With average pay increasing at about 2% and the impact of deflation, most workers should be starting to feel the squeeze on their wages easing. But at the same time, the gap between their earnings and executive pay is widening at a faster rate than ever.
The pay gap could be the bitterest aspect of the executive pay debate.
Data from the High Pay Centre says that executives are now paid around 131 times more than the average employee. With European legislation pending, boards and Remuneration Committees need to get to grips with disclosing and explaining the ratio between executive pay and average employee pay.
What’s driving the gap?
- Offshoring lower level roles to countries with a cheaper workforce. This reduces jobs available, increases competition and keeps pay down.
- Bigger roles for fewer executives. During the recession many senior jobs were cut. Those that remained got bigger with pay rises to match.
- The international market for senior roles drives up pay.
- There are a limited number of senior managers with the right skills. Demand for emotional intelligence, creative thinking and judgement is increasing as organisations change. Scarcity drives up pay.
- Only a fifth of executive pay is salary. The perceived value of the variable pay which is ‘at risk’ is lower so LTIP or bonus values are increased to make them attractive.
- Executive variable pay is often linked to Total Shareholder Return, so an increase the share price will have an impact on executive pay but not that of employees.
- Remuneration Committee’s redesign to incentivise. When variable pay schemes don’t pay out through difficult circumstance (rather than poor performance) the scheme is often redesigned so the impact of a failure to pay out is often short lived.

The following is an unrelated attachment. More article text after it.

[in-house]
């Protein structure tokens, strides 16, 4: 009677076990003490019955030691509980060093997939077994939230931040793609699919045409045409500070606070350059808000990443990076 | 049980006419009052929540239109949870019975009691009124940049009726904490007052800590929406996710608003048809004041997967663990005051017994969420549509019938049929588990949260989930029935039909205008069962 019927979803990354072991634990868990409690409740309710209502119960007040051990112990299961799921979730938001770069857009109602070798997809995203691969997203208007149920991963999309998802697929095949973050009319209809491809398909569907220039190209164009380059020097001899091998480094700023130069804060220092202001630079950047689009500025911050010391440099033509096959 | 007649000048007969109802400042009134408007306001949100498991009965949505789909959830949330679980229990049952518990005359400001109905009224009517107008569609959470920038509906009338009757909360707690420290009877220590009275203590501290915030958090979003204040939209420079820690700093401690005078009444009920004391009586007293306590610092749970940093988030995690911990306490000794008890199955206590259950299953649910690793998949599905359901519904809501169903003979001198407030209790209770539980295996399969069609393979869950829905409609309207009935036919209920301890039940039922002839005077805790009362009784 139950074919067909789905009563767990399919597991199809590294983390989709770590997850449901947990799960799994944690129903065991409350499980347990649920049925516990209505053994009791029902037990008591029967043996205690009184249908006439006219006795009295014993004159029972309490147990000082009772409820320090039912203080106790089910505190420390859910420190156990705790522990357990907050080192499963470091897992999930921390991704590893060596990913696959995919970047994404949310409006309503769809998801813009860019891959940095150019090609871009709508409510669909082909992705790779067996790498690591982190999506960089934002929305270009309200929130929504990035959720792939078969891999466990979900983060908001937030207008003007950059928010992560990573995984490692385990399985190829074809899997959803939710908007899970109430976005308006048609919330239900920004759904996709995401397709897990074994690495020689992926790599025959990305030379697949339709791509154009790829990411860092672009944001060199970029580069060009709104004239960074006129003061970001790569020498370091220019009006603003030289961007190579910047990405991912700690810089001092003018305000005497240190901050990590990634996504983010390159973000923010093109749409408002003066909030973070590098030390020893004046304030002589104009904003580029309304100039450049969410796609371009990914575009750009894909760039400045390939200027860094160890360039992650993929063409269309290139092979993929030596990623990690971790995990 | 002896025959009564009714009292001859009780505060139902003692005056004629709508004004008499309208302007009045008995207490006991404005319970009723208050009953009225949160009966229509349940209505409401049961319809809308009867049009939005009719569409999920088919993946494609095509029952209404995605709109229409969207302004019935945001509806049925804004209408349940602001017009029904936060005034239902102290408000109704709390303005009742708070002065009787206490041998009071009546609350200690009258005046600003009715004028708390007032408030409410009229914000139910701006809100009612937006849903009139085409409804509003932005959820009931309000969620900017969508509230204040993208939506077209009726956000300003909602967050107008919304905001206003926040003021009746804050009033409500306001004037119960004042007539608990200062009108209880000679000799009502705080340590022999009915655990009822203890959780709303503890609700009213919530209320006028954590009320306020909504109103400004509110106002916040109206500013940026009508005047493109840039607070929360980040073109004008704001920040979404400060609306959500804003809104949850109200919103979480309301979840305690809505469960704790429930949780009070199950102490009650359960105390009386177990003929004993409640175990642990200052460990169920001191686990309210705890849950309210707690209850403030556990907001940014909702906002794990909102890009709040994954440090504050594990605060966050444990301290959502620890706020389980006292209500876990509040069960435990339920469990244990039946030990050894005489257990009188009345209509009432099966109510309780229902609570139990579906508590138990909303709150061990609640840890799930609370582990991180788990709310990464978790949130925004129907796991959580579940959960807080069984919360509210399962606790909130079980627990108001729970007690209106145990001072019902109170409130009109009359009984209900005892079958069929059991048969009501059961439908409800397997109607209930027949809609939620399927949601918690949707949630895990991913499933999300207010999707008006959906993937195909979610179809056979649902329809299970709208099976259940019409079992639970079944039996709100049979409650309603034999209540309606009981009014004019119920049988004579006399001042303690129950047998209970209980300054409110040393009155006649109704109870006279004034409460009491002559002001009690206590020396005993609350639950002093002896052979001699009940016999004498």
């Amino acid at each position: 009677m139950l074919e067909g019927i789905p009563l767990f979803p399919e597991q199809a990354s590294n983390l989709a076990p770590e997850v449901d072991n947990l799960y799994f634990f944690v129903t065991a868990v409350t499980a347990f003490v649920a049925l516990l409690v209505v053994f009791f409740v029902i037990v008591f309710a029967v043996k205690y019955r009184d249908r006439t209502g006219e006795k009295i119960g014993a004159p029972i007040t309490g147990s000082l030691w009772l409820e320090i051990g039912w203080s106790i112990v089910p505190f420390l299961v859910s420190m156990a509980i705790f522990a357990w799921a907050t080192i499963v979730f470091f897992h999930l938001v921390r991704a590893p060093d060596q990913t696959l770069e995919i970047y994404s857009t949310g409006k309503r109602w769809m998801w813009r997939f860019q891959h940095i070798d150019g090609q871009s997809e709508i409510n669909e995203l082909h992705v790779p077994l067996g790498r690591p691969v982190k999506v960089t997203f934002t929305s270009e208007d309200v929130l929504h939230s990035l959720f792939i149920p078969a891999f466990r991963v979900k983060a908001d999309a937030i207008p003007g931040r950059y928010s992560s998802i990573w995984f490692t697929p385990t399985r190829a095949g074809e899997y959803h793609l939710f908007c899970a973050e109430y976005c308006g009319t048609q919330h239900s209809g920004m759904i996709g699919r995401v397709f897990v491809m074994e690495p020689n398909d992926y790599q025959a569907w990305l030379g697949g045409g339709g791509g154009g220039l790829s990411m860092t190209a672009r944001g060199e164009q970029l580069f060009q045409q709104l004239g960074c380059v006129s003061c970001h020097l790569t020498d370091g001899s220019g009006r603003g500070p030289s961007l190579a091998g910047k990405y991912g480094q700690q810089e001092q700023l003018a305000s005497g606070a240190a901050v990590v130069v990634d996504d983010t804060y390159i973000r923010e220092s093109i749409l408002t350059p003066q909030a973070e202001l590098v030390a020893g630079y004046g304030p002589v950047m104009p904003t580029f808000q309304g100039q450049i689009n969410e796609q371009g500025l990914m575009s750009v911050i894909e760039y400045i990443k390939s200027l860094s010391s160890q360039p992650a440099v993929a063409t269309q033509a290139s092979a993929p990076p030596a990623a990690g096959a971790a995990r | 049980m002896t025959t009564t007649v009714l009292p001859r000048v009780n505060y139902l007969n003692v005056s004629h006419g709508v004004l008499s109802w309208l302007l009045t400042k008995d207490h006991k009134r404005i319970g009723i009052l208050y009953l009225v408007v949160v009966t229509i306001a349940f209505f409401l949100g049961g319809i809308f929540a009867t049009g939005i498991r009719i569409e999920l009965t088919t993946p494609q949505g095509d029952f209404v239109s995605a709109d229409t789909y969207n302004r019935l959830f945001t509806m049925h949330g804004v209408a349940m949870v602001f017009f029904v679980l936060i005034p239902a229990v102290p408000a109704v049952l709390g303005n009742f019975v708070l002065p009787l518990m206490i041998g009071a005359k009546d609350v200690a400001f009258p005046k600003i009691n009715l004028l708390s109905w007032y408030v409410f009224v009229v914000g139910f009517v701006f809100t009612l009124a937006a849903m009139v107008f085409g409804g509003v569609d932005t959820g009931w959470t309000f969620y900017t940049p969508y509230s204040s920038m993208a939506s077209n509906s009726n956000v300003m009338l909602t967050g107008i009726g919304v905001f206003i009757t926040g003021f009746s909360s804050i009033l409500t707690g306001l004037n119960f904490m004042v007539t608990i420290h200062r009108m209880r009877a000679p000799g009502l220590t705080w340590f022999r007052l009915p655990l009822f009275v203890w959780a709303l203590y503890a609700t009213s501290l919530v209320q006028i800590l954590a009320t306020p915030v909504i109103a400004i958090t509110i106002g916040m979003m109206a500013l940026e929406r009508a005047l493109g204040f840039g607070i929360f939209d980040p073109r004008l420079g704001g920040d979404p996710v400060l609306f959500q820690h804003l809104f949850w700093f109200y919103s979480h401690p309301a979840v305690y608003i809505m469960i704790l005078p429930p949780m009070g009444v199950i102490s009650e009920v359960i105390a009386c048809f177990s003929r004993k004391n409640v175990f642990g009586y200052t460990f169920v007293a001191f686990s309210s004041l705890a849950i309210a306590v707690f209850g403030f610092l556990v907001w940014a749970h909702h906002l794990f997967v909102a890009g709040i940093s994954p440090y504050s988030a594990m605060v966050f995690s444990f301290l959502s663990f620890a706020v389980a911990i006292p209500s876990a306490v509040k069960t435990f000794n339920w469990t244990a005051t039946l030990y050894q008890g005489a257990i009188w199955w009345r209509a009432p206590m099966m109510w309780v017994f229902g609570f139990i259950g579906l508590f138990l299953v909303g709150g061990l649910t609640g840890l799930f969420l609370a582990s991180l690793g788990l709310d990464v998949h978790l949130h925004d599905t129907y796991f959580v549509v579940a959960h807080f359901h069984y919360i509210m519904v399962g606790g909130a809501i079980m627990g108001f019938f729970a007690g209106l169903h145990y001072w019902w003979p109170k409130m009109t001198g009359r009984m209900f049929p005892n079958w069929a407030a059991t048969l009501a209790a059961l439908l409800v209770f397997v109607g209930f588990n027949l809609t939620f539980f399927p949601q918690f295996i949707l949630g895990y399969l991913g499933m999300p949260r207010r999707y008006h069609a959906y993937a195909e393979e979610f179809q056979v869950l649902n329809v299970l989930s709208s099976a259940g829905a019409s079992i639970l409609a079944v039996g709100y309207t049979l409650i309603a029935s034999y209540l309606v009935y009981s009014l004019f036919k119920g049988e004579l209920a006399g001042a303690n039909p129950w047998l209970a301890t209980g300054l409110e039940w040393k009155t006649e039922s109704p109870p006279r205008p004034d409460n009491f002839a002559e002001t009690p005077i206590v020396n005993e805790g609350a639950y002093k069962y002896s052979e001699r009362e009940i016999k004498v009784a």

The impact on employee engagement:
Some argue that a wide pay gap provides an incentive to highfliers but there’s no evidence to substantiate that. The potential to cause discontent amongst employees is huge. Research from the University of Wisconsin shows that:
- When pay differentials are too large lower paid employees regard their pay as inadequate and react negatively, for example by withholding effort.
- Wide pay gaps harm company performance by damaging the quality of relationships and reducing collaboration
- Dysfunctional behaviours can develop such as retention of knowledge to create a pay advantage
A wide pay gap only positively impacts an organisation where it reflects individual performance: where executives are driving company performance to the benefit of all (through higher wages), high executive pay is regarded as merited.
What’s the right ratio?
It’s impossible to say as much depends upon the shape of your organisation and the types of employees you have. A company with large numbers of low paid employees such as a retailer will have a very different ratio to a professional services firm.
Year-on-year the ratios will change too as a result of company strategy, (redundancies across a strata of the organisation or sale / acquisition of a large employee population) or as a result of external factors such as scarcity of particular skills driving up market rates. The volatility of some aspects of executive pay will also have an impact.
So rather than just looking at the ratio as an independent factor, take a more holistic view of pay progression. Analyse the size of jobs and the pay associated with them to give you a view of internal equity. And ensure each level is aligned well with the market.
The pay gap has the potential to test the trust between executives and employees so regardless of any pending legislation, companies need to be transparent with employees and communicate why reward policies are in place, and how it affects them personally.